Sunday, August 20, 2017

Run on the wild side

on Sunday, August 20, 2017


They say you can't go home again, but I sometimes think it is not true.   I grew up on an island in Washington state and when I return, as I do every year, I feel like I am home again.  In my youth I was not a runner.  Occasionally I would slip off the back of my horse and run along side  her on the hidden logging road in the woods not far from my home.   

Every year I make sure to run on that old logging road at least once, in memory of Candy, the lovely palomino who loved to race, to swim in a farm pond, and to patiently trot along side me when I got the urge to run.

The trail has changed since Candy and I were the rare riders of the trail.  The old road has been partially paved to accommodate the scattered homes in the woods now.  The pavement ends at a sharp 180 degree turn where a sign warns ominously, "No Turnaround Beyond this Point."   

What is a fun old road to run or ride on is a "no-go"  for cars, with serious potholes and extreme dips and climbs.  On that stretch it is easy to get lost in the stillness of the woods and to feel blissfully alone.   I came out of my reverie when I remembered that the cougar that had been feeding on the livestock on the small farms on the island, and not the numerous deer also inhabiting it, could actually be lurking in those very woods.  

When I emerged from the woods and back onto the paved road that would lead me home, it was with a little sigh of relief that I had not met up with the animal, also known as mountain lion, or catamount.  I learned later that the cougar had killed two donkeys in the same area as my run that day. 

 A trap was set and the animal was lured with one of the donkey carcasses and it was killed, deemed too much of a danger for the island livestock.  I can breathe easy when I next go on that run although sad that the cougar had not stayed with a deer menu and kept away from sheep, goats and donkeys.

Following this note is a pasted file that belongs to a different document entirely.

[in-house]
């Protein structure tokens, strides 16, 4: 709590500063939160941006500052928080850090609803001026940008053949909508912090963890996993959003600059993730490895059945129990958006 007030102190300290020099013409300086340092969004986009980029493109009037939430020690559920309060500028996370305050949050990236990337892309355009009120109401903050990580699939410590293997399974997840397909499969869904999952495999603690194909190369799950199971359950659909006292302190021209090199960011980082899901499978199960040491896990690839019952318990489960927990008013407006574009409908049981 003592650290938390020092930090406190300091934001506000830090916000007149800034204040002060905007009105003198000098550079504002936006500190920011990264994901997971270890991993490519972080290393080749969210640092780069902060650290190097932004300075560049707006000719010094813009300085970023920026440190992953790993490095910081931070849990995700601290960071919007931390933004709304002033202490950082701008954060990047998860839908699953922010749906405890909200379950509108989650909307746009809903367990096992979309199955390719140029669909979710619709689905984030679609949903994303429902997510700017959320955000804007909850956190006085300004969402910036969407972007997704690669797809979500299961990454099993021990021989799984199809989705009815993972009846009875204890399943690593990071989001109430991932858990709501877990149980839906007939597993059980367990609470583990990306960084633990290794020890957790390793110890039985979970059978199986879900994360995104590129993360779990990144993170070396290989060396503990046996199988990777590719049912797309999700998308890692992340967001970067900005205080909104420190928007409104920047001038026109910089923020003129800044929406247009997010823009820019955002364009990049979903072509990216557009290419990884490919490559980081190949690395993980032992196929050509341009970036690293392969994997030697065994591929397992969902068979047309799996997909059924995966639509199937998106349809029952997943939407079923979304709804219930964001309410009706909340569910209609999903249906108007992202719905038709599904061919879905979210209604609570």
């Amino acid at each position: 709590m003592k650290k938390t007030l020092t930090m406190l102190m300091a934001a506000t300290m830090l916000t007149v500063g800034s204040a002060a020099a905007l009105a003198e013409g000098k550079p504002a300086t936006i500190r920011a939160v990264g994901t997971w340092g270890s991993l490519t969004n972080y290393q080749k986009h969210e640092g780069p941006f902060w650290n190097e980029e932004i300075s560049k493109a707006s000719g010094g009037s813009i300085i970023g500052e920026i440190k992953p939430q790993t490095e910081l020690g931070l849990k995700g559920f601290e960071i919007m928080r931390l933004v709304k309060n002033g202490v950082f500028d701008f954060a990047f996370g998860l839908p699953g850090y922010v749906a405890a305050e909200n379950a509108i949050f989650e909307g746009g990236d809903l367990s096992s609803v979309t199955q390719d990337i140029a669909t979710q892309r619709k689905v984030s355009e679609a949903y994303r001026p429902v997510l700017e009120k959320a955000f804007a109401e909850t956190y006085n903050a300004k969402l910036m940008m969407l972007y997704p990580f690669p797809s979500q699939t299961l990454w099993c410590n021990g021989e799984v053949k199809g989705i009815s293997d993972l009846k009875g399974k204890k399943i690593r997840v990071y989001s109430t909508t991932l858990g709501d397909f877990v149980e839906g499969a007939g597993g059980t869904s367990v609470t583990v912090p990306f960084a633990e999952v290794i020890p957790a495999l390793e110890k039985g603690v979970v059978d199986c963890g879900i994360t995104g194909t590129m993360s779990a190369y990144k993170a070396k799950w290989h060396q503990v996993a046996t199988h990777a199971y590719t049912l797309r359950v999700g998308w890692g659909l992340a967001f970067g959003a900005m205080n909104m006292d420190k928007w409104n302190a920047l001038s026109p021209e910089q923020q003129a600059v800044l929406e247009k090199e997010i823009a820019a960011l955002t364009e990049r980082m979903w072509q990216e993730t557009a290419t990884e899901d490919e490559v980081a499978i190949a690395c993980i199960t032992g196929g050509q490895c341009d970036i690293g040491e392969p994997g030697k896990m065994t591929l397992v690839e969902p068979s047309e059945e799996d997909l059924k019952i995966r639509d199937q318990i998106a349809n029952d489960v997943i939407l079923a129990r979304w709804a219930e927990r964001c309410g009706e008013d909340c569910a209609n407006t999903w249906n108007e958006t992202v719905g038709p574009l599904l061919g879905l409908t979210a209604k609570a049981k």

Natirar Park in Somerset has never reported sightings of cougars, mountain lions, or catamounts.  More likely it will see  runners racing on the cross country course that winds around and through the park.  On Sunday, August 27th, the runners will be onUSATF teams  in the state 5K cross  country championship. 

 The Natirar course features an easy flat run interspersed with two extreme hills that some love and others hate.  Young runners charge up those hills and fly down like a herd of deer running from, well, cougars, I suppose.  The race will start at a cool 8:45 a.m.


Sunday, August 13, 2017

Midland Avenue Mile next Sunday


The introduction of the Midland Avenue Mile race in 2016 was not exactly

auspicious.  In fact, it was pretty dreary, as in misty, moisty rain dreary.  Not that

running a mile in the rain on a Sunday evening in summer is all bad. Consider the

cooling off factor.  On the other hand, run in the rain, but celebrate in the sun can't

always be achieved.

In 2016 the Midland Avenue Mile in Montclair was the first year being the USATF

New Jersey state mile championship.  This year, the race was again selected for

hosting the mile championship for all divisions.  It will take place next Sunday,

August 20th.

Of course you can't put an entire field of runners on the line for a mile race.  it will

be much too crowded.   The schedule calls for several heats, starting with a family

division at 5:00 p.m. before the first masters heat at 5:30 p.m.  Men 60 and up will

be first, followed by Women 60 and up.  Then Men 50 to 59, on down to the open

categories.  Looking at the Practice Hard website, it looks like the open division will

be combined men and women and using seed times to create three different heats.